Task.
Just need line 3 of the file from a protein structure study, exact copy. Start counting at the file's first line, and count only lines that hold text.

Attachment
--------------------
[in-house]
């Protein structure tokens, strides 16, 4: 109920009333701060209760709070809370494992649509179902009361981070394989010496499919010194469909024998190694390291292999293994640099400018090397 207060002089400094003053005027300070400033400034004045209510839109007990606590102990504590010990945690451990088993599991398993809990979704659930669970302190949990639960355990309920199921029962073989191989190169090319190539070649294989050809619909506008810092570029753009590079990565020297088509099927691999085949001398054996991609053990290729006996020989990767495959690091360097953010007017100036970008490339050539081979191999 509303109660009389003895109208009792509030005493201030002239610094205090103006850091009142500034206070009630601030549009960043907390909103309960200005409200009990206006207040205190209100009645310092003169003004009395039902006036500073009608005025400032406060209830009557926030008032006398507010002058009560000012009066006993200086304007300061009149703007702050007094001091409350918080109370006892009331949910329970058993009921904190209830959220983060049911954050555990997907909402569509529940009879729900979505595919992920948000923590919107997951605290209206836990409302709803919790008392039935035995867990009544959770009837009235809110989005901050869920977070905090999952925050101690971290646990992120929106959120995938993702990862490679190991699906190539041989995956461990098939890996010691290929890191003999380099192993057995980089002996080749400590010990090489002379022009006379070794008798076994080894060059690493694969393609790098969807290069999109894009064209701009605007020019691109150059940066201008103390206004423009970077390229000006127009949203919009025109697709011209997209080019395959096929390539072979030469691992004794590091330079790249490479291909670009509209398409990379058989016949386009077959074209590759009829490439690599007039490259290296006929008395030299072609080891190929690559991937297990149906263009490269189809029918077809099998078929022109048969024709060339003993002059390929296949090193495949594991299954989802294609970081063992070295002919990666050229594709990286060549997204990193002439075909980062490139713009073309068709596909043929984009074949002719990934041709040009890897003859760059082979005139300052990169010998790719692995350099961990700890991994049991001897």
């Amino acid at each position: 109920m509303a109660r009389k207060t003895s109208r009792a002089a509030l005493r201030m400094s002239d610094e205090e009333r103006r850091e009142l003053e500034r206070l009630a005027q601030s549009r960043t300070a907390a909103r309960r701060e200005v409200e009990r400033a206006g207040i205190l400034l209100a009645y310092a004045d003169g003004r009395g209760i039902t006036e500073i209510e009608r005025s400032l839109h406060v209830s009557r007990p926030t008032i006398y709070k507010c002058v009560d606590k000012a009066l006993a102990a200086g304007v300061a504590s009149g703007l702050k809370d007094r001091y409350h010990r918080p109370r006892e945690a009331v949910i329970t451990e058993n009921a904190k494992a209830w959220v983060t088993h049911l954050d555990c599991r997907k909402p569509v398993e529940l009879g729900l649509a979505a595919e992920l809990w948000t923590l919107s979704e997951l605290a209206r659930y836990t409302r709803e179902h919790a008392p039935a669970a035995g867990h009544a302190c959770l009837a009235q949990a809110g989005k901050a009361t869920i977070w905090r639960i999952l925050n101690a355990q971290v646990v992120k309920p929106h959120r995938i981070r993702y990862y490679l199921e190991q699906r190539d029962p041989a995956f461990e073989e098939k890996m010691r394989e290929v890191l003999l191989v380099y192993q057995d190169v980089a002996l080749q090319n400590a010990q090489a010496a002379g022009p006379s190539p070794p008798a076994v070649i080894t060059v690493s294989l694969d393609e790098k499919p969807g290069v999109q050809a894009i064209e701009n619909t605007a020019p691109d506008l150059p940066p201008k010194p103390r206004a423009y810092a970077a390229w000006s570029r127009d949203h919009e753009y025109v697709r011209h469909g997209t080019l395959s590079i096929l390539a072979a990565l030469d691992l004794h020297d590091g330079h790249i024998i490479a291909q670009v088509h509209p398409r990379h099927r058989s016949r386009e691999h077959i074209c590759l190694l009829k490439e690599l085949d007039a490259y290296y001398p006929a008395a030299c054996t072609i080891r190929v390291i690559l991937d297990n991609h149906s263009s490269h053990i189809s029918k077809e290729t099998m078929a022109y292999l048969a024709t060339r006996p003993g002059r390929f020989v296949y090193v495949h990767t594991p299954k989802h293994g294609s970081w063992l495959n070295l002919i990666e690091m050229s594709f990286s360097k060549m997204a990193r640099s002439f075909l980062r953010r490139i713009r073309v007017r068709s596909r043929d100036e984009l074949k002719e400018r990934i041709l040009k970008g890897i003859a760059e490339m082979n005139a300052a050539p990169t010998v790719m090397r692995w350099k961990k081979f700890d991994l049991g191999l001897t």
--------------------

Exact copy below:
């Amino acid at each position: 109920m509303a109660r009389k207060t003895s109208r009792a002089a509030l005493r201030m400094s002239d610094e205090e009333r103006r850091e009142l003053e500034r206070l009630a005027q601030s549009r960043t300070a907390a909103r309960r701060e200005v409200e009990r400033a206006g207040i205190l400034l209100a009645y310092a004045d003169g003004r009395g209760i039902t006036e500073i209510e009608r005025s400032l839109h406060v209830s009557r007990p926030t008032i006398y709070k507010c002058v009560d606590k000012a009066l006993a102990a200086g304007v300061a504590s009149g703007l702050k809370d007094r001091y409350h010990r918080p109370r006892e945690a009331v949910i329970t451990e058993n009921a904190k494992a209830w959220v983060t088993h049911l954050d555990c599991r997907k909402p569509v398993e529940l009879g729900l649509a979505a595919e992920l809990w948000t923590l919107s979704e997951l605290a209206r659930y836990t409302r709803e179902h919790a008392p039935a669970a035995g867990h009544a302190c959770l009837a009235q949990a809110g989005k901050a009361t869920i977070w905090r639960i999952l925050n101690a355990q971290v646990v992120k309920p929106h959120r995938i981070r993702y990862y490679l199921e190991q699906r190539d029962p041989a995956f461990e073989e098939k890996m010691r394989e290929v890191l003999l191989v380099y192993q057995d190169v980089a002996l080749q090319n400590a010990q090489a010496a002379g022009p006379s190539p070794p008798a076994v070649i080894t060059v690493s294989l694969d393609e790098k499919p969807g290069v999109q050809a894009i064209e701009n619909t605007a020019p691109d506008l150059p940066p201008k010194p103390r206004a423009y810092a970077a390229w000006s570029r127009d949203h919009e753009y025109v697709r011209h469909g997209t080019l395959s590079i096929l390539a072979a990565l030469d691992l004794h020297d590091g330079h790249i024998i490479a291909q670009v088509h509209p398409r990379h099927r058989s016949r386009e691999h077959i074209c590759l190694l009829k490439e690599l085949d007039a490259y290296y001398p006929a008395a030299c054996t072609i080891r190929v390291i690559l991937d297990n991609h149906s263009s490269h053990i189809s029918k077809e290729t099998m078929a022109y292999l048969a024709t060339r006996p003993g002059r390929f020989v296949y090193v495949h990767t594991p299954k989802h293994g294609s970081w063992l495959n070295l002919i990666e690091m050229s594709f990286s360097k060549m997204a990193r640099s002439f075909l980062r953010r490139i713009r073309v007017r068709s596909r043929d100036e984009l074949k002719e400018r990934i041709l040009k970008g890897i003859a760059e490339m082979n005139a300052a050539p990169t010998v790719m090397r692995w350099k961990k081979f700890d991994l049991g191999l001897t």